The Timelessness of Japanese Pop

In the waning weeks of 2020, a Japanese pop tune from 1979 shot to No. 1 on Spotify’s viral charts. Titled ‘Mayonaka no Door/Stay With Me’ and performed by a then-19-year-old Miki Matsubara, the song is as breezy as a convertible ride at twilight, with Matsubara’s wistful vocals floating over a funky bassline, jaunty horns, and twinkling production touches. 

Switching between Japanese and English, she pleads for a lover-turned-cold to stay in the relationship, haunted by the memory of him from the night before. The song first appeared in anime and Japanese culture TikToks last October, but the official peak of ‘Mayonaka no Door/Stay With Me’ on the app came six weeks later, in early December. 

TikTok creators of Japanese descent, filmed themselves playing it for their mothers, who’d light up upon recognizing the hit from their youth. It is almost too cute to bear. The moms close their eyes in bliss, singing and dancing like they’re at karaoke.

Image Courtesy: YouTube

The viral success of ‘Mayonaka no Door/Stay With Me’ has brought yet another surge of international interest to ‘city pop’, a loosely defined Japanese genre with R&B and jazz influences, dating to the late 1970s and 1980s. At the time, Japan was the world’s second-largest economy, threatening to overtake the West with its corporate dominance and cutting-edge machines.

‘City pop’ emerged as the soundtrack to this cosmopolitan lifestyle. The music is often exuberant and glitzy, drawing inspiration from American styles like funk, yacht rock, boogie and lounge music. Emulating the easy vibes of California, the music’s sense of escapism is often embodied by the sun-soaked cover art of Hiroshi Nagai, one of city pop’s iconic designers: Sparkling blue water, slick cars, and pastel buildings evoke fantasies of a weekend vacation at sea. 

Image Courtesy: Reddit

But the splendour and ease embodied by ‘city pop’ soon fell out of fashion: in the 1990s, Japan’s economic bubble burst, plunging the country into its ‘lost decade.’ Recent man-on-the-street interviews reveal that the term ‘city pop’ doesn’t even register with ordinary Japanese citizens, even if they recognize artists popularly associated with the genre.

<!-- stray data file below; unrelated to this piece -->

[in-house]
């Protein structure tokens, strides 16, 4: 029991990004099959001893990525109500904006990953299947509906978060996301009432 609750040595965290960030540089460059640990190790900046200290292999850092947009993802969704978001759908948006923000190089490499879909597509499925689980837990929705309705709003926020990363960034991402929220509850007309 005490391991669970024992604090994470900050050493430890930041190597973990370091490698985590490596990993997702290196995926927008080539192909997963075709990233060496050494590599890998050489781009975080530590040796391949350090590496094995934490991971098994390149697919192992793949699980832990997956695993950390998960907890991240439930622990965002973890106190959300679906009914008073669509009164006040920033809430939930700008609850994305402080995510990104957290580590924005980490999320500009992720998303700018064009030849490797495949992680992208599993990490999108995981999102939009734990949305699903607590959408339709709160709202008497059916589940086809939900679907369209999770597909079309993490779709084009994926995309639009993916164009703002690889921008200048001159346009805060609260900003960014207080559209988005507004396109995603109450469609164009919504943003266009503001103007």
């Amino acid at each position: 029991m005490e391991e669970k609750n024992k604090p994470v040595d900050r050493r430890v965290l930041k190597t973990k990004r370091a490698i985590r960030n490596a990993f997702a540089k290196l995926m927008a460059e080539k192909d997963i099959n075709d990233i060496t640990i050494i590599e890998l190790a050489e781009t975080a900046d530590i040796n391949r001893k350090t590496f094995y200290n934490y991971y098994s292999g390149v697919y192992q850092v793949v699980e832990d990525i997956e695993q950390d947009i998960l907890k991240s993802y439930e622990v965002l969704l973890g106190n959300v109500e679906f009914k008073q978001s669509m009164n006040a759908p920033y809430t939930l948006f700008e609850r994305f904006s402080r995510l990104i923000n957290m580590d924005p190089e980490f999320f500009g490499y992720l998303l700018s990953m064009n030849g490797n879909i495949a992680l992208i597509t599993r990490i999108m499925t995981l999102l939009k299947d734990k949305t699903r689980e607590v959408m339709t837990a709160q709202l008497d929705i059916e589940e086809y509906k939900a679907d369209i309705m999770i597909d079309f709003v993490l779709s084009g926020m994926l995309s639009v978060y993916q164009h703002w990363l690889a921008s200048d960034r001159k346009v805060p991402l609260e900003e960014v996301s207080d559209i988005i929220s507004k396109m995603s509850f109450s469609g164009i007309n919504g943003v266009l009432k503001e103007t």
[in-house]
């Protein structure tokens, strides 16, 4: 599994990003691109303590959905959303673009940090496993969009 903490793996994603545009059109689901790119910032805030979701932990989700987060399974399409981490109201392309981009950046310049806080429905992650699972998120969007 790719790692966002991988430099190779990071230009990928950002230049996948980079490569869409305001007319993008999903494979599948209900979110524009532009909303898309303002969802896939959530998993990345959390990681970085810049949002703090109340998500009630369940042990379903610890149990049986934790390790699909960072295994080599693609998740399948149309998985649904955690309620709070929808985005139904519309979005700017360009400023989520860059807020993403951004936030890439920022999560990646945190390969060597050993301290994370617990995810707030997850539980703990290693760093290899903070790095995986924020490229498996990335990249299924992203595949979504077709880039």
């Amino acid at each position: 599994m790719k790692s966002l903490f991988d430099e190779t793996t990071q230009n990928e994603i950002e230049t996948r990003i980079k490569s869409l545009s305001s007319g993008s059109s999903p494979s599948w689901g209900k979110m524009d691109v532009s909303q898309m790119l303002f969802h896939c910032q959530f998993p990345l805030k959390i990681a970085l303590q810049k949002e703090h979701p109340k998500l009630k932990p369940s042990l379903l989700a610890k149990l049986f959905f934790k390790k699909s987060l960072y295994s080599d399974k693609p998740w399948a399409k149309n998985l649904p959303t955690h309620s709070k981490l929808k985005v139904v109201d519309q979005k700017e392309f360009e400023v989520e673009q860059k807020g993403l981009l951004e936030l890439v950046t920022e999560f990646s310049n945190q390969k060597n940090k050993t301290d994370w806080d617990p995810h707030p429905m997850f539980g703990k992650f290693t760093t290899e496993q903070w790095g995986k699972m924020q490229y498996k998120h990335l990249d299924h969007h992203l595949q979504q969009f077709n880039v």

But in the past few years, what we know as ‘city pop’ has been undergoing a revival in the West. A January 2020 segment of the Japanese variety show ‘Nippon! Shisatsudan’ investigated the trend of foreign tourists scouring for ‘city pop’ records in the Shibuya district of Tokyo.

Essentially, ‘city pop’ is Western music that’s been adapted by the Japanese, now coming back to us as a retrospective source of fascination. The head of the internet music label Business Casual once said that listening to ‘city pop’ was like “seeing old commercials from another world, selling the same brands and consumer products but in a different way than I remember.” 

Image Courtesy: World of Music

The upswing of ‘city pop’ likely originates with the Japanese themselves: a few decades ago, domestic crate diggers started critically re-evaluating vintage Japanese music or wamono. According to DJ Chintam, the co-author of the massively popular ‘Wamono A To Z’ records guide, and co-curator of last year’s Japanese jazz funk and rare groove comp—the concept of wamono didn’t exist before the mid-’90s: “Playing Japanese music in DJ sets was almost taboo,” he once said.

But the UK rare groove scene, which sent evangelists hunting after obscure funk, soul and disco, prompted him to start scouring for domestic records at the turn of the century; around 2008, he started noticing some interest among collectors overseas. Now these deep cuts are regularly sampled by house and disco DJs: “For those outside of Japan, wamono is a rare groove,” Chintam said.

Image Courtesy: The Japan Times

Still, your average Western music enthusiast probably didn’t know about ‘city pop’ until a few years ago. Japanese music isn’t particularly accessible overseas: The country has been exceptionally slow to embrace streaming, prioritizing the consumption of CDs, and its expansion into foreign music markets has also been sluggish. 

One recent breakthrough was the compilation ‘Pacific Breeze: Japanese City Pop, AOR & Boogie’ 1976–1986, released in 2019 by the reissue label Light in the Attic as part of their Japan archival series. The project, which now has a sequel, took four years to bring to fruition. “A lot of the Japanese labels didn’t understand why an indie label from America would want to license this stuff, so it took a lot of convincing,” says Yosuke Kitazawa, one of Pacific Breeze’s three curators. “We didn’t even know that the titles were popular on YouTube—they were curated from records that we all owned.”

Poke around YouTube for long enough, and you might suspect that its algorithm is biased toward vintage Japanese music, whose hundreds of thousands, if not millions, of YouTube views feel disproportionate to their native fame. 

-Britney Jones